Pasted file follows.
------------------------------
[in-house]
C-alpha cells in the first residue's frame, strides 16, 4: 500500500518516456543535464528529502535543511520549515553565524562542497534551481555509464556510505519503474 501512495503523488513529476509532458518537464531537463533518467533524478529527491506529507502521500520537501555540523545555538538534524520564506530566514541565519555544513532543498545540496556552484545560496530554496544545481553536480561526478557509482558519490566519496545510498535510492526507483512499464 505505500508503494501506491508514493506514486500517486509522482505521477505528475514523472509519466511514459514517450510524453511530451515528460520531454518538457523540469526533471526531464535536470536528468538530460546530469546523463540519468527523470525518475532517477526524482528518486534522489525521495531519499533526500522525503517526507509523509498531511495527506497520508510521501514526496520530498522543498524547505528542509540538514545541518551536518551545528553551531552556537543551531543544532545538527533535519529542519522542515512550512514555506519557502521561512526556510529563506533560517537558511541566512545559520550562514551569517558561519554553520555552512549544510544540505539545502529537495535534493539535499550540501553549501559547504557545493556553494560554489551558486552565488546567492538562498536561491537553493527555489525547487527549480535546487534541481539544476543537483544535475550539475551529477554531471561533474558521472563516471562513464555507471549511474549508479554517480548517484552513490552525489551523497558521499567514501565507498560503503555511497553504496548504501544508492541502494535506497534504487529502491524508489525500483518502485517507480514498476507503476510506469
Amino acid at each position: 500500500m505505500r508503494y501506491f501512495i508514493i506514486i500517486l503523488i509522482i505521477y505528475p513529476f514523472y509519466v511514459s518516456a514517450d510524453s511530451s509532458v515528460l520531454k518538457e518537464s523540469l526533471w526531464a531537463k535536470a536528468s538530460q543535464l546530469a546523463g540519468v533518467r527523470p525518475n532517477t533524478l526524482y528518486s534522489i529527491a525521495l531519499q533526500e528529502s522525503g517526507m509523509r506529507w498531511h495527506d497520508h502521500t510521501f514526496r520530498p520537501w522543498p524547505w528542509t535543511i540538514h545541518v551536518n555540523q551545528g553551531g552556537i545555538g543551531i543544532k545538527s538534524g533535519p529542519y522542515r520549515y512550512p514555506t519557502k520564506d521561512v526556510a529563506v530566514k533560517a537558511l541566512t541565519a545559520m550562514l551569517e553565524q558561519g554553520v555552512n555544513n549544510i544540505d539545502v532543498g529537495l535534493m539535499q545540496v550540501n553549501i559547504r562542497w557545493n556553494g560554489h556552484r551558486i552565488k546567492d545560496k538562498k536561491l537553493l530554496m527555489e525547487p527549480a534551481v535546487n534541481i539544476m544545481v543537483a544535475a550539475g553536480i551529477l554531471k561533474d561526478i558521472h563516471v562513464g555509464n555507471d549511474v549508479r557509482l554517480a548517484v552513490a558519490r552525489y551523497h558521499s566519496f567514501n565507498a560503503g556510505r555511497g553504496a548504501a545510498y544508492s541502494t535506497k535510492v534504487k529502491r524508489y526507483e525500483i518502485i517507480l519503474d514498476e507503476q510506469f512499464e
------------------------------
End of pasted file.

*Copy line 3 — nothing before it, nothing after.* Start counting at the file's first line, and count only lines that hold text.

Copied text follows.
Amino acid at each position: 500500500m505505500r508503494y501506491f501512495i508514493i506514486i500517486l503523488i509522482i505521477y505528475p513529476f514523472y509519466v511514459s518516456a514517450d510524453s511530451s509532458v515528460l520531454k518538457e518537464s523540469l526533471w526531464a531537463k535536470a536528468s538530460q543535464l546530469a546523463g540519468v533518467r527523470p525518475n532517477t533524478l526524482y528518486s534522489i529527491a525521495l531519499q533526500e528529502s522525503g517526507m509523509r506529507w498531511h495527506d497520508h502521500t510521501f514526496r520530498p520537501w522543498p524547505w528542509t535543511i540538514h545541518v551536518n555540523q551545528g553551531g552556537i545555538g543551531i543544532k545538527s538534524g533535519p529542519y522542515r520549515y512550512p514555506t519557502k520564506d521561512v526556510a529563506v530566514k533560517a537558511l541566512t541565519a545559520m550562514l551569517e553565524q558561519g554553520v555552512n555544513n549544510i544540505d539545502v532543498g529537495l535534493m539535499q545540496v550540501n553549501i559547504r562542497w557545493n556553494g560554489h556552484r551558486i552565488k546567492d545560496k538562498k536561491l537553493l530554496m527555489e525547487p527549480a534551481v535546487n534541481i539544476m544545481v543537483a544535475a550539475g553536480i551529477l554531471k561533474d561526478i558521472h563516471v562513464g555509464n555507471d549511474v549508479r557509482l554517480a548517484v552513490a558519490r552525489y551523497h558521499s566519496f567514501n565507498a560503503g556510505r555511497g553504496a548504501a545510498y544508492s541502494t535506497k535510492v534504487k529502491r524508489y526507483e525500483i518502485i517507480l519503474d514498476e507503476q510506469f512499464e